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> > That's not how I understood the question; the original poster was
> >asking about the term for organisms that are the *end result* of
> >convergent evolution. For example, "The marsupial mole, the golden mole,
> >and the true moles are _______, and they got that way through convergent
Yes, that's how I posed the question. Suggestions so far are:
Homologue: but my dictionary (Chamber's) gives examples of homologous objects
such as a whale's flipper, bird's wing and man's arm ("that which has a similar
form"), which is not what I'm looking for. Also, there is an implication of
A homomorph is defined "as a thing having the same form as another, especially
if essentially different", so that's pretty close.
Confaciate: sounds near but I can't yet find in in my dict.
Analogue: is pretty close, but is defined as that which.....has a similar
function, as opposed to homologue". So no,
Avatar: apart from the Hindu aspects, defined as "incarnation, supreme
glorification of any principal". I don't like this 'cos it seems to convey that
it is one thing which is essentially unchanging (to me, any way)
My choice goes to "homoplast, homoplastic" first proposed by Chip Pretzman.
Defined in my dict. as "similar in structure and development owing to parallel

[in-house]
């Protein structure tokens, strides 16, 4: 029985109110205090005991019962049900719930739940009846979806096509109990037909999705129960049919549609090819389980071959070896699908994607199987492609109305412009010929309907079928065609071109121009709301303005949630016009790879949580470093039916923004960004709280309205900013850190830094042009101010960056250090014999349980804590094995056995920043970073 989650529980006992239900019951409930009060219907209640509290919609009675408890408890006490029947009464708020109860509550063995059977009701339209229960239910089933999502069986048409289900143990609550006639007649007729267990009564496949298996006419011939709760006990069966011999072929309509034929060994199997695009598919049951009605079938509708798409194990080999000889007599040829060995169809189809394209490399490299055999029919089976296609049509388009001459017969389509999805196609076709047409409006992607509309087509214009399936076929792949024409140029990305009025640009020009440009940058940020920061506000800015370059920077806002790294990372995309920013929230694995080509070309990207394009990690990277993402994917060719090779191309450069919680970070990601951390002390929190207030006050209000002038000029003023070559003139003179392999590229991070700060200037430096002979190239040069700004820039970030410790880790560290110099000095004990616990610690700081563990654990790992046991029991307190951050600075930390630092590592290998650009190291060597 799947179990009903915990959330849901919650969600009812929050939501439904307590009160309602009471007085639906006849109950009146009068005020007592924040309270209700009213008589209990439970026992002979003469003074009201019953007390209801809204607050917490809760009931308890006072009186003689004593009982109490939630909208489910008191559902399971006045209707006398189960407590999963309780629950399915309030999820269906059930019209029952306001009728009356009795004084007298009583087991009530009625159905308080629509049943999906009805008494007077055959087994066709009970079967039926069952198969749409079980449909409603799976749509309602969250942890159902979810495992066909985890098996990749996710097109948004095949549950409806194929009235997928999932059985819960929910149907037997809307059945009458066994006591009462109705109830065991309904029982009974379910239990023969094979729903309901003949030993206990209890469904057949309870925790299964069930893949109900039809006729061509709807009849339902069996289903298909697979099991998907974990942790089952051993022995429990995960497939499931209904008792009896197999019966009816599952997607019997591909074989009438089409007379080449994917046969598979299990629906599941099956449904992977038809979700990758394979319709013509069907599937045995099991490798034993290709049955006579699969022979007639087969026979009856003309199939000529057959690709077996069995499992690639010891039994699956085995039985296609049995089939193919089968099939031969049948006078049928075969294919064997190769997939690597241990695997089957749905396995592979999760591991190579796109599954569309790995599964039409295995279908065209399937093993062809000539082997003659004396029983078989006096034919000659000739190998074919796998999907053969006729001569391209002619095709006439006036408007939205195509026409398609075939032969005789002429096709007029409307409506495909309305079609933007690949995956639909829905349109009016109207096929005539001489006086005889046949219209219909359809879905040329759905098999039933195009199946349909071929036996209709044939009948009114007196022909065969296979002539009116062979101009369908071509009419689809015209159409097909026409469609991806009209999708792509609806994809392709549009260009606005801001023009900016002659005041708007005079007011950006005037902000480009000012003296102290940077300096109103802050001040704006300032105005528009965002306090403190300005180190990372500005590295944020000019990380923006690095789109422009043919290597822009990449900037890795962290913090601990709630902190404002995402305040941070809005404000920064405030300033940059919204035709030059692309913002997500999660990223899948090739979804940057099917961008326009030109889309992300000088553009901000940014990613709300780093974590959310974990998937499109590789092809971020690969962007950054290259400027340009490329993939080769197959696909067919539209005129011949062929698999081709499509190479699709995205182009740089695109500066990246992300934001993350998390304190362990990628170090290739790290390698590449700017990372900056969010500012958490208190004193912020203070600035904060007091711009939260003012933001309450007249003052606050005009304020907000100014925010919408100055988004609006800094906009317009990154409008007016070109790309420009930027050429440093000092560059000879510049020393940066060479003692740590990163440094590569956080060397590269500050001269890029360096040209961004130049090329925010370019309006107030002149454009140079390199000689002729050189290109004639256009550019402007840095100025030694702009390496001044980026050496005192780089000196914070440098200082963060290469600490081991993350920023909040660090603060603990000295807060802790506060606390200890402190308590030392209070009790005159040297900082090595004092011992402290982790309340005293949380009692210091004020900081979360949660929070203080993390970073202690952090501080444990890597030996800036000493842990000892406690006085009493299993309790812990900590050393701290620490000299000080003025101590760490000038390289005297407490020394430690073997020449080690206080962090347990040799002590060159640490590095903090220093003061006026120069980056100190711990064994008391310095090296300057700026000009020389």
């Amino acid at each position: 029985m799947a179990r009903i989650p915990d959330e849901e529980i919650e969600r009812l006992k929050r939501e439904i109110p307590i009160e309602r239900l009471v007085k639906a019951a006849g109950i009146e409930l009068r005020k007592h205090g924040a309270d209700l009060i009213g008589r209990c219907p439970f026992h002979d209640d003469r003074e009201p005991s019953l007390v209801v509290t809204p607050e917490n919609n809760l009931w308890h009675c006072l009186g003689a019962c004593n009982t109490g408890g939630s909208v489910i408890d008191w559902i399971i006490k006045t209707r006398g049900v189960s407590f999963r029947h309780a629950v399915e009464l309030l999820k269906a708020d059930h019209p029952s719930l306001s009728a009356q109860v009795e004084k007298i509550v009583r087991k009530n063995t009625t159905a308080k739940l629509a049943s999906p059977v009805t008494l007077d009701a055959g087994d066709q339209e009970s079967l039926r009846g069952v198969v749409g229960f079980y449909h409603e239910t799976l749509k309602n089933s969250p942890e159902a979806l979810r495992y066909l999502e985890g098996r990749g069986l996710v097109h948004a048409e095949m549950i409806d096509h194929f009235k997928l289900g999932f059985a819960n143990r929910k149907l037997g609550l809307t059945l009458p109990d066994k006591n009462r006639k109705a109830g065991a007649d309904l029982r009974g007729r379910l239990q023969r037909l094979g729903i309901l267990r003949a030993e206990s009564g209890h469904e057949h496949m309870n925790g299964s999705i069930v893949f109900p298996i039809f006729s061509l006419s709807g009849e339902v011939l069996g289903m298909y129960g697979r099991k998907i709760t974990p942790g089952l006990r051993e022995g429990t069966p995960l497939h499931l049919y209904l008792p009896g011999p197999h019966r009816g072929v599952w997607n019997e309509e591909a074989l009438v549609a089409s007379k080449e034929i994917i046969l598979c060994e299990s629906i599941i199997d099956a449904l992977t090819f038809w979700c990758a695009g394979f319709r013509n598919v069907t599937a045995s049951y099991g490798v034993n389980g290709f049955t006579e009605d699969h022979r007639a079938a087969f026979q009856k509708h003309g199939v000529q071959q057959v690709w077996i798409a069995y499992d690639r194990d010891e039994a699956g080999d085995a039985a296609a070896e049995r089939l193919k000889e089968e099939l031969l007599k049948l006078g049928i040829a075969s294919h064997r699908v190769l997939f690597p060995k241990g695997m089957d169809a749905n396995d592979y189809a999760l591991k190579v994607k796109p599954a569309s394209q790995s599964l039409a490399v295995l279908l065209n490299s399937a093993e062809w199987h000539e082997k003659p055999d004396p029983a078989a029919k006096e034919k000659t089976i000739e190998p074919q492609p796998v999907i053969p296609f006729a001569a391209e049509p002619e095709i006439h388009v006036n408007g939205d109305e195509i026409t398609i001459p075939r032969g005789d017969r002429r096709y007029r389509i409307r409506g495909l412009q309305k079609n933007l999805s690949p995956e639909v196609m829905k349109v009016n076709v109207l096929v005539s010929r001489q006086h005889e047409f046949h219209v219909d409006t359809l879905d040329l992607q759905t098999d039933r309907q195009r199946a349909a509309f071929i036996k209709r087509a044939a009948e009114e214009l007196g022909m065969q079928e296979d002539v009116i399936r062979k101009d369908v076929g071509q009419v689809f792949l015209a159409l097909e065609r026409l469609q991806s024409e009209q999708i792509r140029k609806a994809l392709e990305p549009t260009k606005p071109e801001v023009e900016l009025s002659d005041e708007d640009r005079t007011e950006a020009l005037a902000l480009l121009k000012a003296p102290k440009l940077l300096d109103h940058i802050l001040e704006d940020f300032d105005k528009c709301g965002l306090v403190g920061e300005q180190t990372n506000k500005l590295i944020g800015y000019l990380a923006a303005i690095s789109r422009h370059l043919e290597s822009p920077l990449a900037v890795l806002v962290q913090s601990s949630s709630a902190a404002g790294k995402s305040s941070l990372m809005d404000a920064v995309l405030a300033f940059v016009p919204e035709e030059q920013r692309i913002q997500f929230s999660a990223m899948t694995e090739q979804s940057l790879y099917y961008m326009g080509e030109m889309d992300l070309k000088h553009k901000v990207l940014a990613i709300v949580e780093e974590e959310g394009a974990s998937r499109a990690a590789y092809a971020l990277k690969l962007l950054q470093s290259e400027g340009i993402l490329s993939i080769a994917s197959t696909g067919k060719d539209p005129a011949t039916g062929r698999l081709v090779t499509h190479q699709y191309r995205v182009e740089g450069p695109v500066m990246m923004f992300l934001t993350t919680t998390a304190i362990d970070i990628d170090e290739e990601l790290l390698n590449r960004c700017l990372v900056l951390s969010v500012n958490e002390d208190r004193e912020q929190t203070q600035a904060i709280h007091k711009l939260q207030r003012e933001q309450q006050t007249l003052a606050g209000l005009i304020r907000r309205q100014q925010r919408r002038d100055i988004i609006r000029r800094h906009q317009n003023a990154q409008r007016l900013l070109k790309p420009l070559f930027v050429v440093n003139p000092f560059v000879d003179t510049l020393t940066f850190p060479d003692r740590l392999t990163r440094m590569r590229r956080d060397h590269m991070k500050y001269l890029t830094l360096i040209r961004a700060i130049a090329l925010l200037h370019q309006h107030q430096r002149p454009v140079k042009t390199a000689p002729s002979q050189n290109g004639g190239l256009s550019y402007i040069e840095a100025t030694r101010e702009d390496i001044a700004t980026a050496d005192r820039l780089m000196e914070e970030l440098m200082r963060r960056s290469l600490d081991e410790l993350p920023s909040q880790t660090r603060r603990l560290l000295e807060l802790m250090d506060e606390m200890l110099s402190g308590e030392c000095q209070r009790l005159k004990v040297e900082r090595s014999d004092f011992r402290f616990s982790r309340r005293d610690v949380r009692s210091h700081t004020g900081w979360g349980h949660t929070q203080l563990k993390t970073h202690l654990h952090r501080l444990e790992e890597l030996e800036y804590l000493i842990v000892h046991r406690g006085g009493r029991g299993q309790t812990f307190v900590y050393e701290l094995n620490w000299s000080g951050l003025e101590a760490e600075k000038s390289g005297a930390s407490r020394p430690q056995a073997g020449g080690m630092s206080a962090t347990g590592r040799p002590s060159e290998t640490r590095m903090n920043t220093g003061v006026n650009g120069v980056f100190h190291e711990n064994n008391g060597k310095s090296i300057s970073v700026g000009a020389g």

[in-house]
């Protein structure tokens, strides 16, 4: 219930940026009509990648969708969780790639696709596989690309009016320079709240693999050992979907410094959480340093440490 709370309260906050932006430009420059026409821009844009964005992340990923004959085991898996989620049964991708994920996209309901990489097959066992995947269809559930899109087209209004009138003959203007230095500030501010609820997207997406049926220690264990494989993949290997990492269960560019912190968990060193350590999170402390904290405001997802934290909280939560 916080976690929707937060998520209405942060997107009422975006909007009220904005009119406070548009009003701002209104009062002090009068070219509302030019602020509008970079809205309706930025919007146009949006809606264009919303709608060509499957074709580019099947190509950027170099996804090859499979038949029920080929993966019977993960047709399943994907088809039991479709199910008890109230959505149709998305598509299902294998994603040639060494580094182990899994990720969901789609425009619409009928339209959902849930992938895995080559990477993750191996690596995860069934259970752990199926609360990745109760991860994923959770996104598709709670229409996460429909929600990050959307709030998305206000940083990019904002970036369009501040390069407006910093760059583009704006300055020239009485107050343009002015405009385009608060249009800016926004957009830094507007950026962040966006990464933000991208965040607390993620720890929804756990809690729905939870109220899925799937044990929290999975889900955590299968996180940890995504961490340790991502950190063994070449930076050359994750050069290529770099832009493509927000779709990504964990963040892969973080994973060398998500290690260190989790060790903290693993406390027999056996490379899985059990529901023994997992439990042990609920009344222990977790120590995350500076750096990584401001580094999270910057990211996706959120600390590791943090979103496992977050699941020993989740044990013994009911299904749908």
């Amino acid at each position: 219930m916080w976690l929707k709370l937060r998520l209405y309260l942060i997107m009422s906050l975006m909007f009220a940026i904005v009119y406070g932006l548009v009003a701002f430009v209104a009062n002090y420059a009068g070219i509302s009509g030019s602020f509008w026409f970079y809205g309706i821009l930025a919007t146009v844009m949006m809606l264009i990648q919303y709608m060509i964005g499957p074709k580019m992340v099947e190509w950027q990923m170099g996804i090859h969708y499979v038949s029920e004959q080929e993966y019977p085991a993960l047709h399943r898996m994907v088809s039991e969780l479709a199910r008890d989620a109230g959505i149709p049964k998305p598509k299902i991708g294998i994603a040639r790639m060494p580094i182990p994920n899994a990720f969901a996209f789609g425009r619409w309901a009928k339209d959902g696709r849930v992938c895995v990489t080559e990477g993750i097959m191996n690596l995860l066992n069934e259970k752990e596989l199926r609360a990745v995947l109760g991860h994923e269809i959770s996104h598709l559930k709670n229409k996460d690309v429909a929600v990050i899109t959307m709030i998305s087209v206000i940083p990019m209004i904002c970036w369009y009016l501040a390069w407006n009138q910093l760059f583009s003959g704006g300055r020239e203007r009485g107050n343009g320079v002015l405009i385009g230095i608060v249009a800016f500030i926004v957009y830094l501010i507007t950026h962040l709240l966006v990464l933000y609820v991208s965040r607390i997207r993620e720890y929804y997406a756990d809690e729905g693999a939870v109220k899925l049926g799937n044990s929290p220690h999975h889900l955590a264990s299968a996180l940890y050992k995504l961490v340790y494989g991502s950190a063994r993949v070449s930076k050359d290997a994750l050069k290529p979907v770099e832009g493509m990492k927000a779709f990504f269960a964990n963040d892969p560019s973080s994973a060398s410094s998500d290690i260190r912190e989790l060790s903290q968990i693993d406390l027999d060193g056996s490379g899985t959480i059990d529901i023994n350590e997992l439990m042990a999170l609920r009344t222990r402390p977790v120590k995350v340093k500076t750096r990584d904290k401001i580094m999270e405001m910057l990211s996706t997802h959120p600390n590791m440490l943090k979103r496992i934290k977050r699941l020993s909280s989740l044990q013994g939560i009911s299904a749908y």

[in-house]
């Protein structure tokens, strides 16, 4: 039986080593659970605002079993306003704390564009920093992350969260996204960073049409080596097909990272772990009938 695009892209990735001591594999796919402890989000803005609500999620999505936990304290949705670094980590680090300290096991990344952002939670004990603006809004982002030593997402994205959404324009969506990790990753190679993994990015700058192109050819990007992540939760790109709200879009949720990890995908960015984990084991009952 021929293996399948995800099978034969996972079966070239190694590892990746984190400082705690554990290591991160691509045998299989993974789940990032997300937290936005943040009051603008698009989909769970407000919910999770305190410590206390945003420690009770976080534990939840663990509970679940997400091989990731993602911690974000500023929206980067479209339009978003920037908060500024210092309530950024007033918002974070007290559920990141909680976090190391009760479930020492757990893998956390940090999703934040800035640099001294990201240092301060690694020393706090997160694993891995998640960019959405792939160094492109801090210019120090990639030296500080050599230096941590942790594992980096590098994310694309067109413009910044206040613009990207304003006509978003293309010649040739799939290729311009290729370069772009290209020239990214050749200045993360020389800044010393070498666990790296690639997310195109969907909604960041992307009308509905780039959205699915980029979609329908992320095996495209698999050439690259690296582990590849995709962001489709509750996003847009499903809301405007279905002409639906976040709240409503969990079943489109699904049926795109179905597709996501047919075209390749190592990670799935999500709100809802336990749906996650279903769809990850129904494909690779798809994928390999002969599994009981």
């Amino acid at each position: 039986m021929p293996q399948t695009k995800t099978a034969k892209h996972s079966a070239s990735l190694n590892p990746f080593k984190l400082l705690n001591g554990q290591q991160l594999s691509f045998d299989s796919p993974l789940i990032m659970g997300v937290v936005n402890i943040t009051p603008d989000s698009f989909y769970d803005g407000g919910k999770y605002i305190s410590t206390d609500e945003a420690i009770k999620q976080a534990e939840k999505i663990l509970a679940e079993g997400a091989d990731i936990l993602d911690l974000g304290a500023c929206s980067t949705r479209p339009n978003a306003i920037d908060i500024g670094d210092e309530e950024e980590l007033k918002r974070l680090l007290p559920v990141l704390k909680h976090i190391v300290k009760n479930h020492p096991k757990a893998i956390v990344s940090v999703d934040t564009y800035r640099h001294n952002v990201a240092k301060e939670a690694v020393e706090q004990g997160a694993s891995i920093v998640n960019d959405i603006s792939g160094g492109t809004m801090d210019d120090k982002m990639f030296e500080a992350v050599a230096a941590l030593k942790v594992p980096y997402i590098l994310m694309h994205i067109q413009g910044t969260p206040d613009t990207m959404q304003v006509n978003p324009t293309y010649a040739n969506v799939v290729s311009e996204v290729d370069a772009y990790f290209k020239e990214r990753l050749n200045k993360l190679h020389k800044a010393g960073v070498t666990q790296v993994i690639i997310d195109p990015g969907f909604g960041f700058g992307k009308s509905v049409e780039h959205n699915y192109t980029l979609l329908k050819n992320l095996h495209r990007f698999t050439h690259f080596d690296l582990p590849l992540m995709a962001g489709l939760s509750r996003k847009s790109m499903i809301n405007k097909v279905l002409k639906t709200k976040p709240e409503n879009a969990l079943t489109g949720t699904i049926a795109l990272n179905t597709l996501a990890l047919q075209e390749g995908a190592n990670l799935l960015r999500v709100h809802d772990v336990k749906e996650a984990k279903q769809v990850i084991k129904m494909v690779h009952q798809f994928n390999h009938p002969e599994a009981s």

or convergent evolution but not descended from a common source". Spot on!
Thanks for all your help, I'll close the subject there. Incidentally, I need
this word to describe computer applications having the same function and
form, inhabiting the same hardware, but not derived from each other or a common
parent. A bit like Micorsoft Word, and WordPerfect.
> no way to tell what the drinking posture of high shouldered sauropods was.
It was suggested that elephant-like legs don't lend themselves to being bent. I
know it's a different scale but elephants do not seem to have problems
lying down, sitting, standing on hind legs, front legs, one back leg (OK they
grunt a bit). Go to any circus and see (yuk).
> > Indeed. But I believe the point that Stan was trying to make is that
> > geese, as the most terrestrial members of an otherwise aquatic family,
> > likely did not evolve their long necks *for the purpose of grazing* but
> > that they are "left over" from a previous existence feeding from the
> > bottoms of ponds.
Geese round our way graze fields in _winter_, when aquatic plants are mostly
non-existant. In summer they feed in water, as any sensible long necked duck
> As far as I know, there is no known Mesozoic equivalent for
> grasses. Undergrowth yeah, but no uniform ground cover like grasses are
> today. Would this have prevented problems for other plants via heavy
> erosion? Probably a dumb question.
Isn't it the plants themselves that produce the topsoil (my geomorphology is
rusty here)? So without ground cover plants, how could there be topsoil to
erode? On the other hand, you don't find much grass in woodland, and yet the
soil does not seem to erode much.